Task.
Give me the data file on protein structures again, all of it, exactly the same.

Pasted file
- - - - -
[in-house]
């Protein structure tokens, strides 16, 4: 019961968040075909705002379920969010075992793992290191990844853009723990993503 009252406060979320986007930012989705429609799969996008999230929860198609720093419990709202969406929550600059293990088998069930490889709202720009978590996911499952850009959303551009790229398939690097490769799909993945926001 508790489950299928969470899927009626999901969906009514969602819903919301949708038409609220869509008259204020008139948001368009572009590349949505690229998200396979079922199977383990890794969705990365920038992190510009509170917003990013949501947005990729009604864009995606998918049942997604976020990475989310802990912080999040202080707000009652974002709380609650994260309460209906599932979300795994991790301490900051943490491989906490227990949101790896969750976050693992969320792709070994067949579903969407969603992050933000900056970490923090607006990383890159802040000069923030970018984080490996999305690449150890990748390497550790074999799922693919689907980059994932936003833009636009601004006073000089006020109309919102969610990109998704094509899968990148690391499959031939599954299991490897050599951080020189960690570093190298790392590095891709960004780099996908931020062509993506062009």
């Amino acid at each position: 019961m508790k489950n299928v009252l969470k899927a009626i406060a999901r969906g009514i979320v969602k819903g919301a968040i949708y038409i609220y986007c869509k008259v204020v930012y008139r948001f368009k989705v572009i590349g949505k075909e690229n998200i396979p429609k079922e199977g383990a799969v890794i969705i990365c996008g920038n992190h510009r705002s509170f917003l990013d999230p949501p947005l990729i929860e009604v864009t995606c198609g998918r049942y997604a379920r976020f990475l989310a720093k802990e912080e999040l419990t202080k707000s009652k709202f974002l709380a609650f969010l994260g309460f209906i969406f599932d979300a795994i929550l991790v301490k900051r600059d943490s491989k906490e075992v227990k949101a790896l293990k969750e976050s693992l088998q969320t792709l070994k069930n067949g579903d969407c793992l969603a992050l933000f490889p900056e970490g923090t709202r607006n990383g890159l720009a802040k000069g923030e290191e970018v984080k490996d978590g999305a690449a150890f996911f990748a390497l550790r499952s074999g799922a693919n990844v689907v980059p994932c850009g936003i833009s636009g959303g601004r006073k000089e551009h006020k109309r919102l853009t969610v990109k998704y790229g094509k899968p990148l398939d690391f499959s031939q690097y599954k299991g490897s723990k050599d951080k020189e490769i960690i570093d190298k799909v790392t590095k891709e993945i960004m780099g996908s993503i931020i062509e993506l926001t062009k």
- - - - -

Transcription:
[in-house]
């Protein structure tokens, strides 16, 4: 019961968040075909705002379920969010075992793992290191990844853009723990993503 009252406060979320986007930012989705429609799969996008999230929860198609720093419990709202969406929550600059293990088998069930490889709202720009978590996911499952850009959303551009790229398939690097490769799909993945926001 508790489950299928969470899927009626999901969906009514969602819903919301949708038409609220869509008259204020008139948001368009572009590349949505690229998200396979079922199977383990890794969705990365920038992190510009509170917003990013949501947005990729009604864009995606998918049942997604976020990475989310802990912080999040202080707000009652974002709380609650994260309460209906599932979300795994991790301490900051943490491989906490227990949101790896969750976050693992969320792709070994067949579903969407969603992050933000900056970490923090607006990383890159802040000069923030970018984080490996999305690449150890990748390497550790074999799922693919689907980059994932936003833009636009601004006073000089006020109309919102969610990109998704094509899968990148690391499959031939599954299991490897050599951080020189960690570093190298790392590095891709960004780099996908931020062509993506062009």
């Amino acid at each position: 019961m508790k489950n299928v009252l969470k899927a009626i406060a999901r969906g009514i979320v969602k819903g919301a968040i949708y038409i609220y986007c869509k008259v204020v930012y008139r948001f368009k989705v572009i590349g949505k075909e690229n998200i396979p429609k079922e199977g383990a799969v890794i969705i990365c996008g920038n992190h510009r705002s509170f917003l990013d999230p949501p947005l990729i929860e009604v864009t995606c198609g998918r049942y997604a379920r976020f990475l989310a720093k802990e912080e999040l419990t202080k707000s009652k709202f974002l709380a609650f969010l994260g309460f209906i969406f599932d979300a795994i929550l991790v301490k900051r600059d943490s491989k906490e075992v227990k949101a790896l293990k969750e976050s693992l088998q969320t792709l070994k069930n067949g579903d969407c793992l969603a992050l933000f490889p900056e970490g923090t709202r607006n990383g890159l720009a802040k000069g923030e290191e970018v984080k490996d978590g999305a690449a150890f996911f990748a390497l550790r499952s074999g799922a693919n990844v689907v980059p994932c850009g936003i833009s636009g959303g601004r006073k000089e551009h006020k109309r919102l853009t969610v990109k998704y790229g094509k899968p990148l398939d690391f499959s031939q690097y599954k299991g490897s723990k050599d951080k020189e490769i960690i570093d190298k799909v790392t590095k891709e993945i960004m780099g996908s993503i931020i062509e993506l926001t062009k």